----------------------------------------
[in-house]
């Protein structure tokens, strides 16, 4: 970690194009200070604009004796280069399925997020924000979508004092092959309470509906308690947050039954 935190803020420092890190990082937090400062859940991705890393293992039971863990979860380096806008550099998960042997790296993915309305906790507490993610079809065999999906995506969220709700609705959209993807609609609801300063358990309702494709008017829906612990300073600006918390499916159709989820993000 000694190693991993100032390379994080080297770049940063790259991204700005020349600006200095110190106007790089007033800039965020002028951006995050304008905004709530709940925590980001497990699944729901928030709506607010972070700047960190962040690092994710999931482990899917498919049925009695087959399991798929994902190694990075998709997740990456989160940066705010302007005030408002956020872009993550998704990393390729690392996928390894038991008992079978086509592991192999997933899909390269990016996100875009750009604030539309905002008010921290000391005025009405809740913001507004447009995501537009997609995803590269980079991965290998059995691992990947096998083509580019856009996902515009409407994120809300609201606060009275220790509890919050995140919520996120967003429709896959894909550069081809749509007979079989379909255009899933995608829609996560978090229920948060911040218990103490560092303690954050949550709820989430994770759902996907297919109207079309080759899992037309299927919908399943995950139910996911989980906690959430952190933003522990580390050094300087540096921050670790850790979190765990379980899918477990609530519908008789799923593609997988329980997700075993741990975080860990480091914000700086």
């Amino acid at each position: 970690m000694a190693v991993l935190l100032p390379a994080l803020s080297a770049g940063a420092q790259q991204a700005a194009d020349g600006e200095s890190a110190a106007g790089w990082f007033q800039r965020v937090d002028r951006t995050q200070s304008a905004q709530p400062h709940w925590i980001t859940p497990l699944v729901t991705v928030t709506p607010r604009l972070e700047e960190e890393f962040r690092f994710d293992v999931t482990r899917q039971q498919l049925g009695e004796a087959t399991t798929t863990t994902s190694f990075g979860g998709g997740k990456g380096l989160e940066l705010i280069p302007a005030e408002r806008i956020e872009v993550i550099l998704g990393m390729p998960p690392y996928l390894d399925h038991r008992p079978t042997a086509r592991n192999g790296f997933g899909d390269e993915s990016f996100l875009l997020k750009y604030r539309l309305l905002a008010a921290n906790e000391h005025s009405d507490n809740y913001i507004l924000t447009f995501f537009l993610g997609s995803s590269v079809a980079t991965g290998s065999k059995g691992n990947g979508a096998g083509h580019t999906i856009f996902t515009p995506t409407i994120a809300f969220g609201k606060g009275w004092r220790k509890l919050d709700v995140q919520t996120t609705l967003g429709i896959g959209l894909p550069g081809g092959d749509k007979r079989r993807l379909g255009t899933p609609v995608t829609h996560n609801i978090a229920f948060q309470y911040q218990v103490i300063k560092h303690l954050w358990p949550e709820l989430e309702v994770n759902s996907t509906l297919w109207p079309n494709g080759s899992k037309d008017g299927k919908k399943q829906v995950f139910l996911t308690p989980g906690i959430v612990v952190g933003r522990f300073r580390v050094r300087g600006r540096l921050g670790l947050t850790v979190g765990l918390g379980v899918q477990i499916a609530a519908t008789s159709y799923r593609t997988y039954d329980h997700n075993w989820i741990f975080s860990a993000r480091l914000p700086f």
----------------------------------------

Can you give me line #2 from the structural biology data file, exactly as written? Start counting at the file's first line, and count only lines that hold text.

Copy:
């Protein structure tokens, strides 16, 4: 970690194009200070604009004796280069399925997020924000979508004092092959309470509906308690947050039954 935190803020420092890190990082937090400062859940991705890393293992039971863990979860380096806008550099998960042997790296993915309305906790507490993610079809065999999906995506969220709700609705959209993807609609609801300063358990309702494709008017829906612990300073600006918390499916159709989820993000 000694190693991993100032390379994080080297770049940063790259991204700005020349600006200095110190106007790089007033800039965020002028951006995050304008905004709530709940925590980001497990699944729901928030709506607010972070700047960190962040690092994710999931482990899917498919049925009695087959399991798929994902190694990075998709997740990456989160940066705010302007005030408002956020872009993550998704990393390729690392996928390894038991008992079978086509592991192999997933899909390269990016996100875009750009604030539309905002008010921290000391005025009405809740913001507004447009995501537009997609995803590269980079991965290998059995691992990947096998083509580019856009996902515009409407994120809300609201606060009275220790509890919050995140919520996120967003429709896959894909550069081809749509007979079989379909255009899933995608829609996560978090229920948060911040218990103490560092303690954050949550709820989430994770759902996907297919109207079309080759899992037309299927919908399943995950139910996911989980906690959430952190933003522990580390050094300087540096921050670790850790979190765990379980899918477990609530519908008789799923593609997988329980997700075993741990975080860990480091914000700086």